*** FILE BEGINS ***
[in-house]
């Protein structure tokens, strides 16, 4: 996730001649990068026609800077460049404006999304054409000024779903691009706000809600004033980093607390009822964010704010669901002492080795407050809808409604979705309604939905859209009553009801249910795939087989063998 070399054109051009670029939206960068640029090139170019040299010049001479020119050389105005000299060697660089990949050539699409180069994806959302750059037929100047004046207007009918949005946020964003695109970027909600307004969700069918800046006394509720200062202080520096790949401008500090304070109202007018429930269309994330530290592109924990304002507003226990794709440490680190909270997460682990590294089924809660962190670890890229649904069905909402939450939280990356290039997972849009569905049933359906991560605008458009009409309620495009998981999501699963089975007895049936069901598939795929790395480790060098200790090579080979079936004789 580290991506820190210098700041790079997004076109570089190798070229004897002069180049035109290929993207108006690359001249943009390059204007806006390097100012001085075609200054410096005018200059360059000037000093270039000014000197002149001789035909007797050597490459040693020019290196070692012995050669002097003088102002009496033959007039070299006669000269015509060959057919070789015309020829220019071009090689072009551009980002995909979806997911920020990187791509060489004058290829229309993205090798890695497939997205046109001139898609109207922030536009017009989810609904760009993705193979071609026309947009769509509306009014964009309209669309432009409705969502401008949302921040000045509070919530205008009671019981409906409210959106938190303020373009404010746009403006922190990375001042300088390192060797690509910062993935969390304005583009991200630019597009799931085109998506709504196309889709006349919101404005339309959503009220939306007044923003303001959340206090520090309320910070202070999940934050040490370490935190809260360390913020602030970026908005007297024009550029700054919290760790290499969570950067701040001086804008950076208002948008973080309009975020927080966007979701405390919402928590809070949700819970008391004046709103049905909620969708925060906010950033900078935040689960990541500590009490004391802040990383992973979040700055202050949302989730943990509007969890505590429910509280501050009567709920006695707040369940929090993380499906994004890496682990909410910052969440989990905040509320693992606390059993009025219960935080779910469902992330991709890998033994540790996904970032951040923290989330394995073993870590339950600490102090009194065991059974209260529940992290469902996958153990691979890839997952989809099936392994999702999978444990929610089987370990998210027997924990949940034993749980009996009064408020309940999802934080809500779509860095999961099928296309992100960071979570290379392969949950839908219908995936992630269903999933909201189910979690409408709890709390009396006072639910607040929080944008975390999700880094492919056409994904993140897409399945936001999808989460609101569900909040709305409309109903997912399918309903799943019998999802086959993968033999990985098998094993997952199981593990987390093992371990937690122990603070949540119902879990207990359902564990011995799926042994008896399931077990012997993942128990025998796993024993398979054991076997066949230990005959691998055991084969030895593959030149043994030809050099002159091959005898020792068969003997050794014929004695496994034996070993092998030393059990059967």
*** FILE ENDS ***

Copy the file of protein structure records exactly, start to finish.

[in-house]
């Protein structure tokens, strides 16, 4: 996730001649990068026609800077460049404006999304054409000024779903691009706000809600004033980093607390009822964010704010669901002492080795407050809808409604979705309604939905859209009553009801249910795939087989063998 070399054109051009670029939206960068640029090139170019040299010049001479020119050389105005000299060697660089990949050539699409180069994806959302750059037929100047004046207007009918949005946020964003695109970027909600307004969700069918800046006394509720200062202080520096790949401008500090304070109202007018429930269309994330530290592109924990304002507003226990794709440490680190909270997460682990590294089924809660962190670890890229649904069905909402939450939280990356290039997972849009569905049933359906991560605008458009009409309620495009998981999501699963089975007895049936069901598939795929790395480790060098200790090579080979079936004789 580290991506820190210098700041790079997004076109570089190798070229004897002069180049035109290929993207108006690359001249943009390059204007806006390097100012001085075609200054410096005018200059360059000037000093270039000014000197002149001789035909007797050597490459040693020019290196070692012995050669002097003088102002009496033959007039070299006669000269015509060959057919070789015309020829220019071009090689072009551009980002995909979806997911920020990187791509060489004058290829229309993205090798890695497939997205046109001139898609109207922030536009017009989810609904760009993705193979071609026309947009769509509306009014964009309209669309432009409705969502401008949302921040000045509070919530205008009671019981409906409210959106938190303020373009404010746009403006922190990375001042300088390192060797690509910062993935969390304005583009991200630019597009799931085109998506709504196309889709006349919101404005339309959503009220939306007044923003303001959340206090520090309320910070202070999940934050040490370490935190809260360390913020602030970026908005007297024009550029700054919290760790290499969570950067701040001086804008950076208002948008973080309009975020927080966007979701405390919402928590809070949700819970008391004046709103049905909620969708925060906010950033900078935040689960990541500590009490004391802040990383992973979040700055202050949302989730943990509007969890505590429910509280501050009567709920006695707040369940929090993380499906994004890496682990909410910052969440989990905040509320693992606390059993009025219960935080779910469902992330991709890998033994540790996904970032951040923290989330394995073993870590339950600490102090009194065991059974209260529940992290469902996958153990691979890839997952989809099936392994999702999978444990929610089987370990998210027997924990949940034993749980009996009064408020309940999802934080809500779509860095999961099928296309992100960071979570290379392969949950839908219908995936992630269903999933909201189910979690409408709890709390009396006072639910607040929080944008975390999700880094492919056409994904993140897409399945936001999808989460609101569900909040709305409309109903997912399918309903799943019998999802086959993968033999990985098998094993997952199981593990987390093992371990937690122990603070949540119902879990207990359902564990011995799926042994008896399931077990012997993942128990025998796993024993398979054991076997066949230990005959691998055991084969030895593959030149043994030809050099002159091959005898020792068969003997050794014929004695496994034996070993092998030393059990059967």